Where to Stay
Take in a panoramic view of the entire capital of Tórshavn (not to mention the island Nólsoy and the North Atlantic Ocean) from any of the Scandinavian-chic rooms at the sleek Hotel Foroyar (from $268). The long, narrow structure, with interiors by Montana and Philippe Starck (think curved ceilings, modish Danish furniture, wall-size photography), has a grass roof that seems as if it were carved out of the hillside.
Sleep a stone’s throw from the harbor at the boutique Hotel Hafnia (from $148), where you can sip an espresso at their street-level café and watch the passersby wandering through Tórshavn’s lively restaurant and shopping zone. The property recently underwent a major renovation that glammed up the lobby with animal-skin rugs and polished concrete, plus added original contemporary, puffin-themed paintings from local artist Ragnhild in each of the minimalist rooms.
Immerse yourself in the unadulterated traditional Faroese architecture of the green village of Gjógv, an hour north of Tórshavn, at Gjaargardur Guesthouse (from $125). The hotel, with its striking wooden façade and turf roof, is a short hike to a dramatic 650-foot-long gorge that runs to the ocean from town. Take your meals at their small restaurant, opting between a few Danish open-faced sandwiches topped with seafood salads and pickled veggies ($5) or a buffet of local dishes ($41) like roasted lamb, a kind of sausage made of rolled mutton called rullupylsa, and endless preparations of herring.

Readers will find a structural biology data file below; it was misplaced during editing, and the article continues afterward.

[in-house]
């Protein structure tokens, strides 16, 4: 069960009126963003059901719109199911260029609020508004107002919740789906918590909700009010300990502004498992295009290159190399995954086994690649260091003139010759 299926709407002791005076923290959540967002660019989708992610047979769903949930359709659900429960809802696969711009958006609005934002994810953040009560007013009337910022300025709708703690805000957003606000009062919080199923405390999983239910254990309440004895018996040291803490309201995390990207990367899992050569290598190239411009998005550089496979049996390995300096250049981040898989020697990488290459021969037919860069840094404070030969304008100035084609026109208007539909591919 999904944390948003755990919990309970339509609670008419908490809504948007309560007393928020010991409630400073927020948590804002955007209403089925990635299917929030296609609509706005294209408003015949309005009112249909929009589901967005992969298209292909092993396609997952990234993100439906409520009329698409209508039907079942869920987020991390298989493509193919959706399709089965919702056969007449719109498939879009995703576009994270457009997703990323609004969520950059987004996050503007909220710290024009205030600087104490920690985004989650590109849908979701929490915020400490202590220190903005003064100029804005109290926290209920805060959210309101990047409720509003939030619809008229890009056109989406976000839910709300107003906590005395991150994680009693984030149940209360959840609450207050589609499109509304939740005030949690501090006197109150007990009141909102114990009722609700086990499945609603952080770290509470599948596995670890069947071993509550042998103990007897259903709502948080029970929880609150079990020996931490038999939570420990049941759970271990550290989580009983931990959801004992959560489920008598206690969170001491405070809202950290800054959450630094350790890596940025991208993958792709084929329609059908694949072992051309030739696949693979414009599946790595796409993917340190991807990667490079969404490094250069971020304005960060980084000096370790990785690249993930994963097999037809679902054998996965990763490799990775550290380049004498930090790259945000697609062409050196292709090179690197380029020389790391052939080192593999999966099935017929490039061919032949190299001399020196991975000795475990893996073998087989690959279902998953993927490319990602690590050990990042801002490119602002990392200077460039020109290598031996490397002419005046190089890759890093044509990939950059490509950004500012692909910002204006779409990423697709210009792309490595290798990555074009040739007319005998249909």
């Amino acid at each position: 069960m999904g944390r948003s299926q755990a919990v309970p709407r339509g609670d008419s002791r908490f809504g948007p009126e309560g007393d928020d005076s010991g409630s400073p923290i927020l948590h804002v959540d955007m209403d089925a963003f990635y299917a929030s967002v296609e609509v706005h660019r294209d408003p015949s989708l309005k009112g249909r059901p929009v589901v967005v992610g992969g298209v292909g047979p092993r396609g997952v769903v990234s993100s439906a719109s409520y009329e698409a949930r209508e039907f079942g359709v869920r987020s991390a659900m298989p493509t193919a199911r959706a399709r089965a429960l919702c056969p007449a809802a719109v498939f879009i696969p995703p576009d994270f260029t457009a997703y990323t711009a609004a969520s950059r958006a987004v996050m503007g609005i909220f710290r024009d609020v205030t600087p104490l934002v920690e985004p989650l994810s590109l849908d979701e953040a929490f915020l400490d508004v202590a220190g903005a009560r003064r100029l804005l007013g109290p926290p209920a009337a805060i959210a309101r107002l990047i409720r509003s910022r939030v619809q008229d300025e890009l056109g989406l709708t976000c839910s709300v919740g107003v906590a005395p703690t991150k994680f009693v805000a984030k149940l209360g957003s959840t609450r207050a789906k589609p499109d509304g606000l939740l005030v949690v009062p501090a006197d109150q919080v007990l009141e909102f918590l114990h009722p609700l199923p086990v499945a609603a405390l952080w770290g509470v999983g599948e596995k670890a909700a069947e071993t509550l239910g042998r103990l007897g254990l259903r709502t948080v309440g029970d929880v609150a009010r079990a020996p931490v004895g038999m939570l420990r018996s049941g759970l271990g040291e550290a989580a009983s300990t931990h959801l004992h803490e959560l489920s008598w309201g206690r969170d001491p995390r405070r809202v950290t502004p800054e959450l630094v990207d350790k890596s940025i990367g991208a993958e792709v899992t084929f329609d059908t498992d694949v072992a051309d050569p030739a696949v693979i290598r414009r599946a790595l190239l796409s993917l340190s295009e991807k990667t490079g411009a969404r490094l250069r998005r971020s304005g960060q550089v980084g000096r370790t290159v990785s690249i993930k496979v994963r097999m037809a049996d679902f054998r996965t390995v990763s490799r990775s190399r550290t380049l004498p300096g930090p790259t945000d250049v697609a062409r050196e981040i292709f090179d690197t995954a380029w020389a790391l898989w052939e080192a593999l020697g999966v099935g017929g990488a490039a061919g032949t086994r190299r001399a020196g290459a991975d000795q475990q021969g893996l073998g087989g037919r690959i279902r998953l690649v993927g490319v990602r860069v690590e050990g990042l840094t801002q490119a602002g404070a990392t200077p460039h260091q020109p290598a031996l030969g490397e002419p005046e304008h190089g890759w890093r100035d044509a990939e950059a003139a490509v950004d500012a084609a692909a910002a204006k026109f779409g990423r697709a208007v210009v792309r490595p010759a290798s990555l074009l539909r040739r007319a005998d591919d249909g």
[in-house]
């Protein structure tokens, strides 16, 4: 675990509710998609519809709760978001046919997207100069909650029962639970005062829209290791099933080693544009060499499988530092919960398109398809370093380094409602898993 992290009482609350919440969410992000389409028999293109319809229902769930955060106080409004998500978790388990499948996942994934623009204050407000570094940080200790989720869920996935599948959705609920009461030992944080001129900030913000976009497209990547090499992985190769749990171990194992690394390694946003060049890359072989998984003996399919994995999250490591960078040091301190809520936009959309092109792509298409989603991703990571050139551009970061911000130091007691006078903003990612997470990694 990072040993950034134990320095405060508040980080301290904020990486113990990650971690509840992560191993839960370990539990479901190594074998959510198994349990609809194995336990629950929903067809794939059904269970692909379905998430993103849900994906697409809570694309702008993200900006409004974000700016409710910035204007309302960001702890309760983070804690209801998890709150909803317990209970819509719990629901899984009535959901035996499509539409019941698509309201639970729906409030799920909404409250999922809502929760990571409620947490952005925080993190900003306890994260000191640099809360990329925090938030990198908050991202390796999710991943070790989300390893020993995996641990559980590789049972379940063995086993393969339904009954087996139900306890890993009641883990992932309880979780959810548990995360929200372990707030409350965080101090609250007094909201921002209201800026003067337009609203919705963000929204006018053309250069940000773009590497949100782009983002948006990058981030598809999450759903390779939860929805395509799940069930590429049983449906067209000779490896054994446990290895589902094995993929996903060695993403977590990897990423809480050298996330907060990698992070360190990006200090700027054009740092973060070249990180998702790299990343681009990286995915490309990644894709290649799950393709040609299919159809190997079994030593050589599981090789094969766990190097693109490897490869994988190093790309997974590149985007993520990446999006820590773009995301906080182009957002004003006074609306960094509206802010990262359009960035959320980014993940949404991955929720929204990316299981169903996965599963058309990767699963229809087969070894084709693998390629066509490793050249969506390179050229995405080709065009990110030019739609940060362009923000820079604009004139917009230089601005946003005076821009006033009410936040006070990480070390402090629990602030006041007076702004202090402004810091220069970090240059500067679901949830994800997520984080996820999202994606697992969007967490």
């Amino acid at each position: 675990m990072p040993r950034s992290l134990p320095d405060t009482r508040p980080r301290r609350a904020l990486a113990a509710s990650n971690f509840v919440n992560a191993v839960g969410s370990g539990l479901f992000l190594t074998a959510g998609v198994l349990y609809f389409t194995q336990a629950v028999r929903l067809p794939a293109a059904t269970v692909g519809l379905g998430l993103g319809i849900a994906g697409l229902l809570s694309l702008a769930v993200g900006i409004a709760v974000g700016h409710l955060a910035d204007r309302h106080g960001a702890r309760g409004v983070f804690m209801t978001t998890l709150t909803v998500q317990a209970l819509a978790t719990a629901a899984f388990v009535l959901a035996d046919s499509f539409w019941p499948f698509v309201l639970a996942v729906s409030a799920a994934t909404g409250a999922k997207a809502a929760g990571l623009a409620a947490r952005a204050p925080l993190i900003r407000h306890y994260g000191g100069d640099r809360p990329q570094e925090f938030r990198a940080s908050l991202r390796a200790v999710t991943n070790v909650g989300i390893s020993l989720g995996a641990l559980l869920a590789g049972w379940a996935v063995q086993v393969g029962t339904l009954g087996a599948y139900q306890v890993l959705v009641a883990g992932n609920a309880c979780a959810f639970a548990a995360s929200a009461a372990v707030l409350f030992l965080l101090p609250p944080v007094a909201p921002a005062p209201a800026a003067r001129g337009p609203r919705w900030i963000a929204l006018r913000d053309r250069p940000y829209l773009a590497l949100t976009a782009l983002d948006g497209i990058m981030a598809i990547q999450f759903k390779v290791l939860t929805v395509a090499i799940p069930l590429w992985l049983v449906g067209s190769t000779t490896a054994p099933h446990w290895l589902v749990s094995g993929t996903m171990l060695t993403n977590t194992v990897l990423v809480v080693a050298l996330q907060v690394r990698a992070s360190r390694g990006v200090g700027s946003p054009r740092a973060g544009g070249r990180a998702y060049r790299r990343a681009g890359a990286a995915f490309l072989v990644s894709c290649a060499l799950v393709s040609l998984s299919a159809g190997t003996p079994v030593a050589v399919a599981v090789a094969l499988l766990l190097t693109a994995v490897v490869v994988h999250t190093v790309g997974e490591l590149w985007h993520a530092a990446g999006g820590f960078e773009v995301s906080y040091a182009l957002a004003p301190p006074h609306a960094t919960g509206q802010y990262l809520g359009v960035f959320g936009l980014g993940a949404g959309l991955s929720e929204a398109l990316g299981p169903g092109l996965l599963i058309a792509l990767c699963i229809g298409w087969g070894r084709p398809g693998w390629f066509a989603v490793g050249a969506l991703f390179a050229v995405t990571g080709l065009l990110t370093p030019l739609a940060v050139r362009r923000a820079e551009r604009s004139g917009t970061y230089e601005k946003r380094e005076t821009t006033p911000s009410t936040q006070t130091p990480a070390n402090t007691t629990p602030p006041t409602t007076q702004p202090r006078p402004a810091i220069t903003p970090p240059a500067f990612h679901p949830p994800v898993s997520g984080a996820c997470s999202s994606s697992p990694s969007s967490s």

Where to Eat
Sample the essence of Faroese cooking with a tasting menu ($148) at Tórshavn restaurant Koks, where everything served is harvested, caught, killed, or cultivated on the islands or from the waters surrounding them. Its simple but stunning presentations of Faroese sea urchin, langoustines, and 200-year-old mahogany mussels helped it to win this year’s Nordic Prize as the best restaurant in the region, an award that has previously gone to Michelin-star restaurants, like Copenhagen’s Noma.
Dine in the humble house of the poets Janus and Hans Andrias Djurhuus, at Áarstova (“the house by the brook”), known for its traditional Faroese cuisine. Little has changed here since the home was built in the late 19th century: The cod is still wind-dried on the outer rafters, and the creaky wood-floored dining rooms are lined with antiques. Opt for the langoustine bisque ($18), followed by their specialty, braised lamb ($45), served in the small pot it is cooked in with root vegetables and still-smoking juniper.